The law for God’s nearness and remoteness is as follows: The more the outward externals, the appearances, indicate that God cannot possibly be present here, the closer he is. The opposite is also true: the more the outward externals, the appearances, indicate that God is very near, the farther away he is.
Consider the first case, and think especially of Christ.
Whenever it appeared that this man could not possibly be the Godman, then people even refused to recognize him as a man. But it was then that God’s actuality was most present.
Now consider the law for God’s remoteness (and the history of this is the history of Christendom). It is as follows: Everything that strengthens the appearance of God being present (in the worldly sense) distances God.
At the time when there were no churches and the Christians gathered together in catacombs as refugees and lawbreakers, God was close. Then came the churches, so many churches, such great, splendid churches and to the same degree God was distanced. For God’s nearness is inversely related to externals, and this ascending scale (churches, many churches, splendid churches) is an increase in the sphere of appearance. Before Christianity became a doctrine, when it was only one or two affirmations expressed in one’s life, God was closer. And with every increase and embellishment of doctrine, with every increase of “success,” God was distanced. When there were no clergy and the Christians were all brothers, God was closer than when clergymen, many clergymen, a powerful ecclesiastical order, came into being. For clergymen are an increase in appearance, and God always relates inversely to outward show.
This is how Christendom has step by step become so distant from God. Christianity’s history is one of alienation from God through the gradual strengthening of appearance. Or it might be said Christianity’s history is one of the progressive removal of God – tactfully and politely by building churches and monumental buildings, by a monstrous doctrinal system, with an incalculable host of preachers and professors. Established Christianity is about as far away from God as one can possibly get.
Now if I say this to anyone, I will be surely be told, “True, something must be done, but the problem is that there are too few pastors in proportion to the population. Let’s get a thousand more (Excellent – in order to get farther away from God!), a good many more churches (Excellent, in order to get farther away from God!), and a permanent alliance of pastors and professors to make the doctrine more strictly accurate (Excellent, in order to get farther away from God!).”
No, no, no! If you are really serious about getting God closer, then consign the whole system of established Christianity with its lying gang of preachers and professors, these Christian experts who en masse provide an excellent commentary on every Bible passage, to death and the devil. Seek first God’s kingdom.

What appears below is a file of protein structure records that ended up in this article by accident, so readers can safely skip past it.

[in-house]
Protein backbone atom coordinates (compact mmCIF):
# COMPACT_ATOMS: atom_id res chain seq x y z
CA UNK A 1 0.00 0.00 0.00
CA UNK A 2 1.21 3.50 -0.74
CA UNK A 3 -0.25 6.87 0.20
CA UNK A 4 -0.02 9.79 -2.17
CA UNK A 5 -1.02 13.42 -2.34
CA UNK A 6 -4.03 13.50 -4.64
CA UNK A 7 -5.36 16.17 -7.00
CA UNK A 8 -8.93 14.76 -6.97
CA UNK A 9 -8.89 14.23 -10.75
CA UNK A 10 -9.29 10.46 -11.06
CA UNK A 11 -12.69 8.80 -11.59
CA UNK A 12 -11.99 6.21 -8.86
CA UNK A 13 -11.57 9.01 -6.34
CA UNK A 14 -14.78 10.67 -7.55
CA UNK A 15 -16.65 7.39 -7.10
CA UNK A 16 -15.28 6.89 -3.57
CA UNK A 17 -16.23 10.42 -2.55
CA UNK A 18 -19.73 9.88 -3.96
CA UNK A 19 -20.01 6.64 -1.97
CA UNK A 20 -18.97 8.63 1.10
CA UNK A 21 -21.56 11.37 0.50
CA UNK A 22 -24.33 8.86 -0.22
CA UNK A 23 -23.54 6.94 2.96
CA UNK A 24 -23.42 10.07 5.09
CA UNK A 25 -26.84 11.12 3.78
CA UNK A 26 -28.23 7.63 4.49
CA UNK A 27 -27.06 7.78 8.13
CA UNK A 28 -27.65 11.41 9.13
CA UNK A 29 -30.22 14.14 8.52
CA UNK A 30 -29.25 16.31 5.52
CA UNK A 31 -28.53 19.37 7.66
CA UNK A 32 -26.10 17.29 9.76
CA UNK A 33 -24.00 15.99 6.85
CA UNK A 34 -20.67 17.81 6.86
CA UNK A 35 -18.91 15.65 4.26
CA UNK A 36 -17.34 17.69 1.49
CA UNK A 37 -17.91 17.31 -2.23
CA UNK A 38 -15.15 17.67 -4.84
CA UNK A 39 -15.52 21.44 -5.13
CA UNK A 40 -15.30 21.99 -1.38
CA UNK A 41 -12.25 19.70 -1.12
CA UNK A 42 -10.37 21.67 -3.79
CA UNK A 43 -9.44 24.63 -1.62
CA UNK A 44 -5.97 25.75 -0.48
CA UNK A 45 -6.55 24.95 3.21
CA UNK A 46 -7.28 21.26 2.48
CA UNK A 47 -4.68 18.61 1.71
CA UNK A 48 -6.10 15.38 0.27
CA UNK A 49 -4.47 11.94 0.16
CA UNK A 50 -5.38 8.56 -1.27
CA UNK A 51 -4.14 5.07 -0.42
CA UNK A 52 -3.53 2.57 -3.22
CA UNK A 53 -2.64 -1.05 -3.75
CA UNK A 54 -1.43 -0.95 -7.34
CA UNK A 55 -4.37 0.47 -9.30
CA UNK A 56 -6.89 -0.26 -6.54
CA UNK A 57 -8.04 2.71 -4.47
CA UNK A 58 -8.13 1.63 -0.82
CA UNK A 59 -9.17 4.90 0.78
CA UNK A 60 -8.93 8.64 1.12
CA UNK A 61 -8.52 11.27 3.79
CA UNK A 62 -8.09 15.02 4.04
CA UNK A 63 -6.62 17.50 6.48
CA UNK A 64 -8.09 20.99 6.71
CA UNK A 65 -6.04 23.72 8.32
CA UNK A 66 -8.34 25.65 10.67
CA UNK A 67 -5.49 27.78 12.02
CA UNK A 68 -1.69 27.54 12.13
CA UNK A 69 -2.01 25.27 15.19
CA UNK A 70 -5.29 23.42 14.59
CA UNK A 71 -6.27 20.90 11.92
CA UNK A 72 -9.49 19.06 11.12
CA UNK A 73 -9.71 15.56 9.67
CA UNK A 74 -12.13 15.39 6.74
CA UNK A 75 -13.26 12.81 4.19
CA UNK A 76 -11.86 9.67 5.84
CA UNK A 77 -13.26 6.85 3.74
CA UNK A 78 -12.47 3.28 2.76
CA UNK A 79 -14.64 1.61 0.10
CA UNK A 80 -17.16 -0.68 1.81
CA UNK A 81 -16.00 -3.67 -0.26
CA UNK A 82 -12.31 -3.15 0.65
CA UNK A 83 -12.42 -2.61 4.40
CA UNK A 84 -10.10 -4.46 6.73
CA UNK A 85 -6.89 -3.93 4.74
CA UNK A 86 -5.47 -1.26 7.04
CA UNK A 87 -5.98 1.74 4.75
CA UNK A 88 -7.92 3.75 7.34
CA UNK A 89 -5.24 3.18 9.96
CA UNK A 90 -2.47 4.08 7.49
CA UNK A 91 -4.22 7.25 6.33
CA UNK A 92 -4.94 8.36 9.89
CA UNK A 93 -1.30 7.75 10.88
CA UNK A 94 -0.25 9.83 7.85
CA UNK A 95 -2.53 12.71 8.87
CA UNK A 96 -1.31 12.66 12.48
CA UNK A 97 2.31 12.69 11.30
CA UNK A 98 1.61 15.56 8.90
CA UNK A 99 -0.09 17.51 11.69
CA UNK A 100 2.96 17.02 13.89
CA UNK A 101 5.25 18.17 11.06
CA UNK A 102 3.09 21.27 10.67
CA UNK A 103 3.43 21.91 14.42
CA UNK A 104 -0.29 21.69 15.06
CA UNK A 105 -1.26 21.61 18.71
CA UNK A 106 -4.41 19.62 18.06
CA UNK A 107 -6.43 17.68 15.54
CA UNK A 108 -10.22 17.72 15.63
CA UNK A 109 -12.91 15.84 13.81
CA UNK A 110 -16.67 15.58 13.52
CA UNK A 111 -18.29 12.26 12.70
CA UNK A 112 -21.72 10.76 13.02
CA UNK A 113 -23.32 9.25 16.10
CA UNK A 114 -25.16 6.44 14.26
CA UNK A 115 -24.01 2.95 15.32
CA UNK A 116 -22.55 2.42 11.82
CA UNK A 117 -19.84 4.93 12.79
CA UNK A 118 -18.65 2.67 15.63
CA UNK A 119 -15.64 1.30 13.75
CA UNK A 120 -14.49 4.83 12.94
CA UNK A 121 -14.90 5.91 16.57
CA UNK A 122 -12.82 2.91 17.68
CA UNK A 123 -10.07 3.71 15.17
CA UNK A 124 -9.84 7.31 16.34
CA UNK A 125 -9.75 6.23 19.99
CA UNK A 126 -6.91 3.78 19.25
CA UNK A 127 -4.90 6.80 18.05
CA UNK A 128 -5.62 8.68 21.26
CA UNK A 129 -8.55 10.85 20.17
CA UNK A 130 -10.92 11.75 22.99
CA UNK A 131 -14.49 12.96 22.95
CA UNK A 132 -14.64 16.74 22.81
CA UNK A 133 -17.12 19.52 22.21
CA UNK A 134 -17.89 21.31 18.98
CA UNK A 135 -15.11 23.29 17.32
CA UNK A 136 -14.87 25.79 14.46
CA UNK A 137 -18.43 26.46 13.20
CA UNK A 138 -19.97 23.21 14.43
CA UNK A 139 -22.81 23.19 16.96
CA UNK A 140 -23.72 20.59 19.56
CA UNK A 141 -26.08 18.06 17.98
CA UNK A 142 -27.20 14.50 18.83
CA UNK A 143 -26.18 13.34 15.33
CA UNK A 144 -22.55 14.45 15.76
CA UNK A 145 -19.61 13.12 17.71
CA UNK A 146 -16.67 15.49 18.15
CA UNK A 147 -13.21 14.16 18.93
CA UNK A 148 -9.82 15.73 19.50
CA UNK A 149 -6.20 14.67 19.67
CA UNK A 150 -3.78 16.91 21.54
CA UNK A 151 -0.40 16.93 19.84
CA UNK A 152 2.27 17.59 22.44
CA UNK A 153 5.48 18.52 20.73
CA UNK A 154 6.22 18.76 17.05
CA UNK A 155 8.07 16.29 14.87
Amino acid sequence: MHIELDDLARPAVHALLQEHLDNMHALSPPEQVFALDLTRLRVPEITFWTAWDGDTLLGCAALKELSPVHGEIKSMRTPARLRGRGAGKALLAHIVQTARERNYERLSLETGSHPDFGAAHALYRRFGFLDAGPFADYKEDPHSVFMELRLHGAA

The Christian rule for action is simple: Venture to act in accordance with the truth and at the same moment through this action you will collide with the environing world. Your action will be such that you will discover the collisions of the essentially Christian. In no other way can one enter into the situation where faith can come into existence. Venture right into the middle of actuality. Risk – and then God will truly come. But now God sits and watches to see if there is one single person who will venture.
Every single human being is able to venture, and God is willing to become involved with absolutely every human being who ventures. He is infinite love, but he is also majesty. And he is a connoisseur; with his dreadful sharp-sightedness he is able to see whether a person wants to exploit him or is venturing. But where is there one who will actually venture? Oh yes, there are ministers and professors and church workers by the thousands who make a profit, and who are willing to venture a tiny little bit as long as they can count on a proportionate increase in their income. But where is there one person who will actually venture, who trusting in God and in the power of God, will dare relate inversely to appearance – something Christians do not seem to accept, in fact can’t stand.
No, Christendom would rather build great, spacious churches for God, presumably so that he (and we) can really have enough room. But in actuality even the smallest space is too large for God. One single, poor, abandoned, simple person, who trusting in God, will venture, will risk – there God is present and makes him, humanly, or paradoxically speaking, less unhappy. This is what God must do before he is able to be there – to such an extent does God relate negatively to externals. But we prefer to build huge edifices for him, and hundreds, yes, thousands of church professionals are summoned together in an enormous institution, convinced that when such a colossal body is assembled and sits together at an unbelievable cost that God is present, that he is closest there, that his cause is advanced there.
No. God relates inversely to the outward show of externals.